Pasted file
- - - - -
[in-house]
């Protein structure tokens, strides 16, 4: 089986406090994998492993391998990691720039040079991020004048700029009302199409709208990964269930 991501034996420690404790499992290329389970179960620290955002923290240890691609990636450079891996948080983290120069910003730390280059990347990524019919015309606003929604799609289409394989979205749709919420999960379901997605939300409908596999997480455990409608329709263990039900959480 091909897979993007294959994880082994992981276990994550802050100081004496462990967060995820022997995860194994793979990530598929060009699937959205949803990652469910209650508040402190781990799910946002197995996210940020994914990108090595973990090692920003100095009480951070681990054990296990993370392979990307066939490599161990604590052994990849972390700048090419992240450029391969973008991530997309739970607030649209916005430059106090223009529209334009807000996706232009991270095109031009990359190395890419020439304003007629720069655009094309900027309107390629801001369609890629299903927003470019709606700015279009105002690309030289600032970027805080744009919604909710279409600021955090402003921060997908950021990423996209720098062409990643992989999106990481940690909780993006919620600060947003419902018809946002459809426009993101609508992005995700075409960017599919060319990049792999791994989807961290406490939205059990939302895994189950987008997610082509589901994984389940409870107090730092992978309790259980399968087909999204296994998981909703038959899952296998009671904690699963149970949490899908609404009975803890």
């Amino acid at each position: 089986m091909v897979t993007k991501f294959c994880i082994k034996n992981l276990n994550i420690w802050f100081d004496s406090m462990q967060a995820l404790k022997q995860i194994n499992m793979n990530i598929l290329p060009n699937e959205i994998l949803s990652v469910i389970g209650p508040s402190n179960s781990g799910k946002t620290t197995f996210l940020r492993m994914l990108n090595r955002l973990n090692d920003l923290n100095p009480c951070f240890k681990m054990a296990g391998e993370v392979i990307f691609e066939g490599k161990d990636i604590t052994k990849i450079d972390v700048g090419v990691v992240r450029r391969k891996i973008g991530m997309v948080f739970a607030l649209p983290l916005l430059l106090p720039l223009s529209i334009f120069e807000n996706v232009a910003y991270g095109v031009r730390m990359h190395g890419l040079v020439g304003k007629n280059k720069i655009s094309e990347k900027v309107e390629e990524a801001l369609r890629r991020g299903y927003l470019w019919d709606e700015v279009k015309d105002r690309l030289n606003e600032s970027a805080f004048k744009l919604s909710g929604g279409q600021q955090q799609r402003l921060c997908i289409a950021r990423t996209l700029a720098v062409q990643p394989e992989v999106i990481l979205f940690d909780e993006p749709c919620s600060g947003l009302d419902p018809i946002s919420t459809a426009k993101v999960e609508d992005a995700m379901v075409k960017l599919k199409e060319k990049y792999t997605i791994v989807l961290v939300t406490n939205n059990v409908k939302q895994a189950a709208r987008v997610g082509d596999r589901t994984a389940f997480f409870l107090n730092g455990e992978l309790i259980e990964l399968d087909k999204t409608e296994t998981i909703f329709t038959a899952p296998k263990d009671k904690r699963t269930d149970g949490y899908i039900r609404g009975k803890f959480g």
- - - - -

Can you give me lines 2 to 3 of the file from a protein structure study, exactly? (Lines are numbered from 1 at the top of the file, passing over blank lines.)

């Protein structure tokens, strides 16, 4: 089986406090994998492993391998990691720039040079991020004048700029009302199409709208990964269930 991501034996420690404790499992290329389970179960620290955002923290240890691609990636450079891996948080983290120069910003730390280059990347990524019919015309606003929604799609289409394989979205749709919420999960379901997605939300409908596999997480455990409608329709263990039900959480 091909897979993007294959994880082994992981276990994550802050100081004496462990967060995820022997995860194994793979990530598929060009699937959205949803990652469910209650508040402190781990799910946002197995996210940020994914990108090595973990090692920003100095009480951070681990054990296990993370392979990307066939490599161990604590052994990849972390700048090419992240450029391969973008991530997309739970607030649209916005430059106090223009529209334009807000996706232009991270095109031009990359190395890419020439304003007629720069655009094309900027309107390629801001369609890629299903927003470019709606700015279009105002690309030289600032970027805080744009919604909710279409600021955090402003921060997908950021990423996209720098062409990643992989999106990481940690909780993006919620600060947003419902018809946002459809426009993101609508992005995700075409960017599919060319990049792999791994989807961290406490939205059990939302895994189950987008997610082509589901994984389940409870107090730092992978309790259980399968087909999204296994998981909703038959899952296998009671904690699963149970949490899908609404009975803890």
């Amino acid at each position: 089986m091909v897979t993007k991501f294959c994880i082994k034996n992981l276990n994550i420690w802050f100081d004496s406090m462990q967060a995820l404790k022997q995860i194994n499992m793979n990530i598929l290329p060009n699937e959205i994998l949803s990652v469910i389970g209650p508040s402190n179960s781990g799910k946002t620290t197995f996210l940020r492993m994914l990108n090595r955002l973990n090692d920003l923290n100095p009480c951070f240890k681990m054990a296990g391998e993370v392979i990307f691609e066939g490599k161990d990636i604590t052994k990849i450079d972390v700048g090419v990691v992240r450029r391969k891996i973008g991530m997309v948080f739970a607030l649209p983290l916005l430059l106090p720039l223009s529209i334009f120069e807000n996706v232009a910003y991270g095109v031009r730390m990359h190395g890419l040079v020439g304003k007629n280059k720069i655009s094309e990347k900027v309107e390629e990524a801001l369609r890629r991020g299903y927003l470019w019919d709606e700015v279009k015309d105002r690309l030289n606003e600032s970027a805080f004048k744009l919604s909710g929604g279409q600021q955090q799609r402003l921060c997908i289409a950021r990423t996209l700029a720098v062409q990643p394989e992989v999106i990481l979205f940690d909780e993006p749709c919620s600060g947003l009302d419902p018809i946002s919420t459809a426009k993101v999960e609508d992005a995700m379901v075409k960017l599919k199409e060319k990049y792999t997605i791994v989807l961290v939300t406490n939205n059990v409908k939302q895994a189950a709208r987008v997610g082509d596999r589901t994984a389940f997480f409870l107090n730092g455990e992978l309790i259980e990964l399968d087909k999204t409608e296994t998981i909703f329709t038959a899952p296998k263990d009671k904690r699963t269930d149970g949490y899908i039900r609404g009975k803890f959480g």